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Old 08-11-2005, 07:42 AM
John Slade's Avatar
John Slade John Slade is offline
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Join Date: Apr 2004
Location: KWST
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Default Installing new tires and brakes

My new Michlin 6 ply tires came with instructions (this time). I've since asked quite a few people if they do the steps outlined in the instructions, and not one had heard of them.

Did you know that tires stretch when you first inflate them? Put 60 PSI in the tire, and next morning it will read 55. The stretch will not be uniform if the tire has weight on it, so Michlin recommend that you leave the newly inflated tire off the plane for 24 hrs. Their instructions say that you will have a misshapen tire which will cause shimmy if the tire stretch occurs with weight on it.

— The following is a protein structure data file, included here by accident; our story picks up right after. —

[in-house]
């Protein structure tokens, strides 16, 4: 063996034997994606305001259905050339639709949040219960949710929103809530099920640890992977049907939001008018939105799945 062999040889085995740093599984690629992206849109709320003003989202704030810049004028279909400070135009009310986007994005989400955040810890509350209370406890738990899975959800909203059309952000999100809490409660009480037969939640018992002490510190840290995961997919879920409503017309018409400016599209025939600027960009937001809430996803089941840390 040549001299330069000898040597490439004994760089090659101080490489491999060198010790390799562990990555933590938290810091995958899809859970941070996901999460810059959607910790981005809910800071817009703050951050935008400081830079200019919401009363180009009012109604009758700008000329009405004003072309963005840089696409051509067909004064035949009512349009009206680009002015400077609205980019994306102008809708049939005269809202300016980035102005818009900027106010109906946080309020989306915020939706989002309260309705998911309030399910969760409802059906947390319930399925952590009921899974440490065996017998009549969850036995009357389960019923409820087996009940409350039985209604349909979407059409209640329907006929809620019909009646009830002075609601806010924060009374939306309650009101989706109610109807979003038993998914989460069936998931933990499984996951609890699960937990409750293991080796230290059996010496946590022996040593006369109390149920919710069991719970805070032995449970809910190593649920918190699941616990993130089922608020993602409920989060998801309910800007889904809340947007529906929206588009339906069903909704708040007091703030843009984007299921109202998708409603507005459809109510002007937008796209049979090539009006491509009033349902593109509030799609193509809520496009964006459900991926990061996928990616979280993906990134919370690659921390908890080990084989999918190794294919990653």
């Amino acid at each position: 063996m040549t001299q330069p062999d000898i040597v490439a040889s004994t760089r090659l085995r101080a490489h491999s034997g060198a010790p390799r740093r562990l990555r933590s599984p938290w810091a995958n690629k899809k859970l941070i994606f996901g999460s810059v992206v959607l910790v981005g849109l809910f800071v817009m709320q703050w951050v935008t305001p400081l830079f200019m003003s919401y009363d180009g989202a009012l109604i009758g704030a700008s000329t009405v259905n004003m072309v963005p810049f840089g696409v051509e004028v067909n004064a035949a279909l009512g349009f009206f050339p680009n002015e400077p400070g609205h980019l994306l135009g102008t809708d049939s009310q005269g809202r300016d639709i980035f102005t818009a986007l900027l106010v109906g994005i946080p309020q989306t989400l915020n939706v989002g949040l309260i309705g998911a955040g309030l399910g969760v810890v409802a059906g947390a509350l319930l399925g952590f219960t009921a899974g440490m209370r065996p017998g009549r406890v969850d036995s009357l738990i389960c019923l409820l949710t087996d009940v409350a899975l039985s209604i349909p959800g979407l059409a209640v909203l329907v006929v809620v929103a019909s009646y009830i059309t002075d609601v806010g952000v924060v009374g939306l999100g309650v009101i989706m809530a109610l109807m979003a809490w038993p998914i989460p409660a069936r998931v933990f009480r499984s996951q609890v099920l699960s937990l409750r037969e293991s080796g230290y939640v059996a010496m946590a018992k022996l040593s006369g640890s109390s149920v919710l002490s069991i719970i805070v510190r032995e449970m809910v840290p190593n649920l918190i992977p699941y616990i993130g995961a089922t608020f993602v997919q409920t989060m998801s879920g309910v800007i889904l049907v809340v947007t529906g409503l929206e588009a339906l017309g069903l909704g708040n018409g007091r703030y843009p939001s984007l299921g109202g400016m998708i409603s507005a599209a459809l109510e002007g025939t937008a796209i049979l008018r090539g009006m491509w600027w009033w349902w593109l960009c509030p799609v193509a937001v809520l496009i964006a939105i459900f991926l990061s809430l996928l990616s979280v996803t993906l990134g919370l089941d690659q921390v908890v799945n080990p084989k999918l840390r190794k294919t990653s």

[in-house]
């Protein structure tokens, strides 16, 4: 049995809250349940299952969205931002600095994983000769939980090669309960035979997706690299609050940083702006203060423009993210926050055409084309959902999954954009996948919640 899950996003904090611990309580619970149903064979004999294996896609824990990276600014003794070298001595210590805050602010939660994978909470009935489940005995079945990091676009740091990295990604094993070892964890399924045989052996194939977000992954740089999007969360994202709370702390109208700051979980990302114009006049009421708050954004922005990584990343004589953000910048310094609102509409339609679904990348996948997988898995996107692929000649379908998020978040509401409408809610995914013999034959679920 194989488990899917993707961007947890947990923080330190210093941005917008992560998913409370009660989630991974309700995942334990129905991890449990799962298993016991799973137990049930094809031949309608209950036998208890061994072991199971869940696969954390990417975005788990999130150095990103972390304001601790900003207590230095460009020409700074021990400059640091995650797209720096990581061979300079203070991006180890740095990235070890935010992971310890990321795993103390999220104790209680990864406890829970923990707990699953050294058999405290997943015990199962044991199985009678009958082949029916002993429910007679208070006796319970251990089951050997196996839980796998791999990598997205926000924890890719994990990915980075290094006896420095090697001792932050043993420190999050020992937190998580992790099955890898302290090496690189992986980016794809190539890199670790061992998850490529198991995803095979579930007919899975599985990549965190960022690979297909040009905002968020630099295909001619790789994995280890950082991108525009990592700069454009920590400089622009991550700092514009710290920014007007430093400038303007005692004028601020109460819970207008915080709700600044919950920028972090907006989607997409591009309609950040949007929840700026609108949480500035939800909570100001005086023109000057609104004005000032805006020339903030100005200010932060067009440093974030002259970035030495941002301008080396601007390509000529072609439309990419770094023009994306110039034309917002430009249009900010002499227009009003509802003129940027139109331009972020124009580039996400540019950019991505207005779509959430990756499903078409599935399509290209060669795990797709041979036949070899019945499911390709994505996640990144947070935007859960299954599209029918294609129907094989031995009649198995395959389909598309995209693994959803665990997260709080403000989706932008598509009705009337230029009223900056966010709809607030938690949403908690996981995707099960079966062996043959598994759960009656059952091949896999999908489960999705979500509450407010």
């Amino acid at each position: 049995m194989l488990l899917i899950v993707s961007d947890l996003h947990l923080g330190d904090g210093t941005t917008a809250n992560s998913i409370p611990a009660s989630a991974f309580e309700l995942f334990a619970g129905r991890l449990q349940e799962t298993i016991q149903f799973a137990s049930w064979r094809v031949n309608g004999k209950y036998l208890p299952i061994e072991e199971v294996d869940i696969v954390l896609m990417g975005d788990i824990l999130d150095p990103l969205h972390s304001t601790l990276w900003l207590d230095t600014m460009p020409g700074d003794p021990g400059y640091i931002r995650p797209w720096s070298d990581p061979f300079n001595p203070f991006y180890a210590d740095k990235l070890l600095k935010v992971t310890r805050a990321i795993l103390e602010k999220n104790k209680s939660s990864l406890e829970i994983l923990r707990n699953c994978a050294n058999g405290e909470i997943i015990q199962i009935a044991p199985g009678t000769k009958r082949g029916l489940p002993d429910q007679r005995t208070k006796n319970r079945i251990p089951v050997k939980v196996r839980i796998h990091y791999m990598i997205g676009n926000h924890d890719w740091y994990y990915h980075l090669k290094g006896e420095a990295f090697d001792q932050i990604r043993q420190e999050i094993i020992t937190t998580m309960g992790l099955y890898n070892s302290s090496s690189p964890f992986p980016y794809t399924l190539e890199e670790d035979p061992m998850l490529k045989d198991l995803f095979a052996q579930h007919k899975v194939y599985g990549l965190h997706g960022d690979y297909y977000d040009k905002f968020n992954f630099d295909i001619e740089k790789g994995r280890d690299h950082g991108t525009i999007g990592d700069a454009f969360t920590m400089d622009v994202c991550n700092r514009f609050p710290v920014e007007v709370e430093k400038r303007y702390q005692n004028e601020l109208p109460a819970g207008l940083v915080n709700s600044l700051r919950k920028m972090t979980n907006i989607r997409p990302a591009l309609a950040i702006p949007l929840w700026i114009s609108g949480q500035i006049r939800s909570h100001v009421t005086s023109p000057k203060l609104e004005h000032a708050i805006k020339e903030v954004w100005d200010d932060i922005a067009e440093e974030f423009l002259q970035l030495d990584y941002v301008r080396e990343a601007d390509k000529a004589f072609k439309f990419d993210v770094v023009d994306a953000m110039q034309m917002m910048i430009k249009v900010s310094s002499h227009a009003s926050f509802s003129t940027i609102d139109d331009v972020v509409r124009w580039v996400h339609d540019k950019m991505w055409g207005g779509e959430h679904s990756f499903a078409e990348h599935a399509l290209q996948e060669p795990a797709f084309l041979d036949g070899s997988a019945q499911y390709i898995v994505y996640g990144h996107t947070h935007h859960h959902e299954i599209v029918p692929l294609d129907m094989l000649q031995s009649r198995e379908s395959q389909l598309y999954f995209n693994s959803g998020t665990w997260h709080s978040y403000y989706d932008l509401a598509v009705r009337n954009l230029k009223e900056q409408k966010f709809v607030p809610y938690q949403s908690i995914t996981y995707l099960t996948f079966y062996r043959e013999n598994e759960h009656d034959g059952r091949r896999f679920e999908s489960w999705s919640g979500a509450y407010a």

Also, be sure to mount the dot on the tire alongside the valve for best balance.

The brake pads need "conditioning". You do this by testing your static rpm at which the wheels roll, then doing 3 taxi tests braking almost (but not quite) to a stop from 40 - 50 kts with medium pressure. Then let the brakes cool for 10 - 15 minutes, then test the static rpm you can hold again. It should be increased. My brakes now hold at full static.

Interestingly, my brake linings were only 1/3 worn, but there was a small crack in one lining leading away from one of the rivet holes. My original Michlin tires have been on the plane since chapter 8 - (6 years) but have only done around 100 landings (plus a lot of taxi testing). There was no thread showing, but the outside of one tire seemed quite "thin" and easy to press down. Even though I have a toe out due to spread gear, the wear was on the outside and the shape of the right tire, when inflated, seemed to bulge slightly in a consistant manner around the outside of the tire where it presumably touches the ground on landing with the gear hanging.

Finally - if you're fed up with the tricky job of checking pressure and reinflating the mains with wheel pants on, try the new Airstop tubes from Michlin. Apparantly they're not pourous and the tires don't loose pressure. Ever. I'll let you know if they work.
 


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